Nursing educators ought to have skills and competencies that best suit their pedagogical roles of transferring knowledge to nursing students. Nursing as a discipline is as comprehensive and extensive as outlined in the nursing curriculum. One of the most significant roles of nursing educators is the ability to design, implement, and evaluate a nursing curriculum that best covers the essential needs of patients and nursing students. Many aspects are considered before the implementation of a curriculum is conducted. To be considered include the available technology, the needs of learners from various cultural backgrounds, societal factors, interdisciplinary collaborations, and the contributions of community stakeholders (Carnevale, 2014). The task of implementing a curriculum program is not easy and has to be lead by a member of a nursing curriculum implementation committee, assisted by relevant fellow nursing educators. The nursing curricula have often lacked relevant content, guidelines, practice settings, and practical implementation policies. It has also been noted that much content of the current healthcare education indicates isolation from nursing practice realities. The increase in demand for high quality, safe and effective healthcare services has inspired the need for change in nursing education. Because of that, there have been calls for radical transformations of nursing education. The World Summit on Medical Education conducted in 1993 provided an impetus for medical faculties to redesign their curricular and evaluate them to determine the effectiveness of healthcare delivery (Theobald and Coyer, 2008). The critical roles of nurses in the optimization of health outcomes can only be achieved through traditional and modern approaches to nursing education. Areas of emphasis have been identified as far as this evolution is concerned, have been determined. Such include but not limited to interprofessional education, care coordination, quality improvement, and health promotion. Seamless academic collaborations and progression between associate degree, baccalaureate, masters' and doctorate programs can make it easy to transform curricular content and passage to the students. This paper presents strategies for implementing and evaluating nursing education curriculum.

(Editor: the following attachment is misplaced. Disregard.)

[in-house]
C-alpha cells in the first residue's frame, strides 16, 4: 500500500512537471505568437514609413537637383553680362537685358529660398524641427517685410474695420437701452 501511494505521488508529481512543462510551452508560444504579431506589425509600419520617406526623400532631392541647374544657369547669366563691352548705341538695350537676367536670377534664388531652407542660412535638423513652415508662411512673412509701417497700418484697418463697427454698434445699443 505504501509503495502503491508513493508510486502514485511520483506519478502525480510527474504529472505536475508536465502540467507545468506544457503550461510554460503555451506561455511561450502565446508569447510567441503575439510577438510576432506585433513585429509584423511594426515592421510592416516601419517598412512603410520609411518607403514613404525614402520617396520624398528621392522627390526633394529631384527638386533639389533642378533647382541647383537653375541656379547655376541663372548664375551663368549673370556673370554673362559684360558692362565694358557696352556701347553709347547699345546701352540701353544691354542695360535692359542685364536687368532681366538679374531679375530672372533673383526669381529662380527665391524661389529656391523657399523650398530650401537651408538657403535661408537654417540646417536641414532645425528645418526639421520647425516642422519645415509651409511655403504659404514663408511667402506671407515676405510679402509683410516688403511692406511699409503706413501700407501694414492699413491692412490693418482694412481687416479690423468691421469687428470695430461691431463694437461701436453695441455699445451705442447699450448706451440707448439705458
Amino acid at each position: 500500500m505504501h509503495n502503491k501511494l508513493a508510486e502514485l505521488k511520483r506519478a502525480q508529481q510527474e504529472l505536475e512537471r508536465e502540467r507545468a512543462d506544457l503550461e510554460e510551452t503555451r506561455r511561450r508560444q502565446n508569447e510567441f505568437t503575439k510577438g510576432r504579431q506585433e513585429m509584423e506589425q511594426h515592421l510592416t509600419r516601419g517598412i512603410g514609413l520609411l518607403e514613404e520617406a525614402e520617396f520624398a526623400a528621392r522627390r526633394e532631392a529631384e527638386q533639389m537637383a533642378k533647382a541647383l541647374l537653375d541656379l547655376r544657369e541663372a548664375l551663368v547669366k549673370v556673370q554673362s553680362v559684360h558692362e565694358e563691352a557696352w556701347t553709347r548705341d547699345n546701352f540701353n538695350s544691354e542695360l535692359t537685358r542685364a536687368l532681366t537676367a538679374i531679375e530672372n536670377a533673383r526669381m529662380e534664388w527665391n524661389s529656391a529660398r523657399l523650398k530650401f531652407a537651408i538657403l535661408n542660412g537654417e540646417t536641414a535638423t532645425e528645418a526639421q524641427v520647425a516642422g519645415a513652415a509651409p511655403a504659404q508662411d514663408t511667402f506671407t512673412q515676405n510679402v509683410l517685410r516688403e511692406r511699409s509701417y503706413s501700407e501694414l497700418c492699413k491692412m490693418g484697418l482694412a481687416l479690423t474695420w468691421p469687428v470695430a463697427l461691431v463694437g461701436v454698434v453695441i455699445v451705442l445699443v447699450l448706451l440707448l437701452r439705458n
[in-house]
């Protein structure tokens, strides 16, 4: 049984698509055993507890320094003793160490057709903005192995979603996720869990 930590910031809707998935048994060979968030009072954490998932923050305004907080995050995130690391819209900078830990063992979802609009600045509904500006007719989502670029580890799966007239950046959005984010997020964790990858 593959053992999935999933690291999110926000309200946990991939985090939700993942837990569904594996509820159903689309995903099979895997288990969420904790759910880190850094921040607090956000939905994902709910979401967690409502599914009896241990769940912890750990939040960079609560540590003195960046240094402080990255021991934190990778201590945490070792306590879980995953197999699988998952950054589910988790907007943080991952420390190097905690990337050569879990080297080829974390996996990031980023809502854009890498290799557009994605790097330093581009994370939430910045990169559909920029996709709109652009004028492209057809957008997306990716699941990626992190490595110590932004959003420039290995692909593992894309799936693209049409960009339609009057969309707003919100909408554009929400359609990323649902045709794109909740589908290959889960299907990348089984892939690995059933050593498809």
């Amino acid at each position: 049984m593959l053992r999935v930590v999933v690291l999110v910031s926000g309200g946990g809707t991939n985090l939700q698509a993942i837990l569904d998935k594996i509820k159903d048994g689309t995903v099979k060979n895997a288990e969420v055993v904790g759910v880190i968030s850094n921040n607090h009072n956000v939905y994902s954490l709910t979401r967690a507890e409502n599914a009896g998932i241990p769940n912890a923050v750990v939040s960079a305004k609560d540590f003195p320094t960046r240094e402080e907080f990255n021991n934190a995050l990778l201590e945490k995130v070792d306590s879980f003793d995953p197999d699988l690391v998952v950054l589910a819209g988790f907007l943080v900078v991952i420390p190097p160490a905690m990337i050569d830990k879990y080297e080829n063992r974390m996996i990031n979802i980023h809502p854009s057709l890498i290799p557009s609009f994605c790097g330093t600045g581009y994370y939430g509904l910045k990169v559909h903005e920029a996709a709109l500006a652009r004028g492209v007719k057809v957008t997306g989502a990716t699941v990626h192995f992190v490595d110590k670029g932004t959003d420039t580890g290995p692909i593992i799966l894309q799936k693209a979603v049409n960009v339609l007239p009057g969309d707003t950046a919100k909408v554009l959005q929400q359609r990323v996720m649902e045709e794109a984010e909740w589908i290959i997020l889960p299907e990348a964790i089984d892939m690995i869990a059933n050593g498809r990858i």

Communication to Students, Healthcare and Community Agencies
The beginning of curriculum implementation begins with communication to the relevant stakeholders, healthcare and community agencies as well as nursing students. These groups of people have to be informed of the curriculum development through various strategies. This is because curriculum development and implementation ought to be an inclusive process whereby information is meant for all those involved.
Informing the Students